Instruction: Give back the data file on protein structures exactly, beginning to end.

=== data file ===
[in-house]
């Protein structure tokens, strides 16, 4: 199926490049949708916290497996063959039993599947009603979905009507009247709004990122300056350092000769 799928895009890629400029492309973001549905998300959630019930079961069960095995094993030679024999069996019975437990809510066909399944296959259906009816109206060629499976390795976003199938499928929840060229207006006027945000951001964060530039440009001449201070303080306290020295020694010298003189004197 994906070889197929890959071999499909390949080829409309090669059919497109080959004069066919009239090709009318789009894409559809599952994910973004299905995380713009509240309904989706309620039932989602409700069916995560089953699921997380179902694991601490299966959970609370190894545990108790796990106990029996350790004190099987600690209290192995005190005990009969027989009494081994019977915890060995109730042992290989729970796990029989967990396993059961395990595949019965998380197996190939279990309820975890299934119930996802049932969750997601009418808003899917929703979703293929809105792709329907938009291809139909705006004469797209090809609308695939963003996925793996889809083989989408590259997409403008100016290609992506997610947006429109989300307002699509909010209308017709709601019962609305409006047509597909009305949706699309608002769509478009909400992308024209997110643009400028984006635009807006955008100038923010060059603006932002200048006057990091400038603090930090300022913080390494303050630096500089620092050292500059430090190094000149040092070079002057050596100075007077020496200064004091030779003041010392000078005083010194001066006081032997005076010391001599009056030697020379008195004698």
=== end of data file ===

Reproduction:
[in-house]
């Protein structure tokens, strides 16, 4: 199926490049949708916290497996063959039993599947009603979905009507009247709004990122300056350092000769 799928895009890629400029492309973001549905998300959630019930079961069960095995094993030679024999069996019975437990809510066909399944296959259906009816109206060629499976390795976003199938499928929840060229207006006027945000951001964060530039440009001449201070303080306290020295020694010298003189004197 994906070889197929890959071999499909390949080829409309090669059919497109080959004069066919009239090709009318789009894409559809599952994910973004299905995380713009509240309904989706309620039932989602409700069916995560089953699921997380179902694991601490299966959970609370190894545990108790796990106990029996350790004190099987600690209290192995005190005990009969027989009494081994019977915890060995109730042992290989729970796990029989967990396993059961395990595949019965998380197996190939279990309820975890299934119930996802049932969750997601009418808003899917929703979703293929809105792709329907938009291809139909705006004469797209090809609308695939963003996925793996889809083989989408590259997409403008100016290609992506997610947006429109989300307002699509909010209308017709709601019962609305409006047509597909009305949706699309608002769509478009909400992308024209997110643009400028984006635009807006955008100038923010060059603006932002200048006057990091400038603090930090300022913080390494303050630096500089620092050292500059430090190094000149040092070079002057050596100075007077020496200064004091030779003041010392000078005083010194001066006081032997005076010391001599009056030697020379008195004698």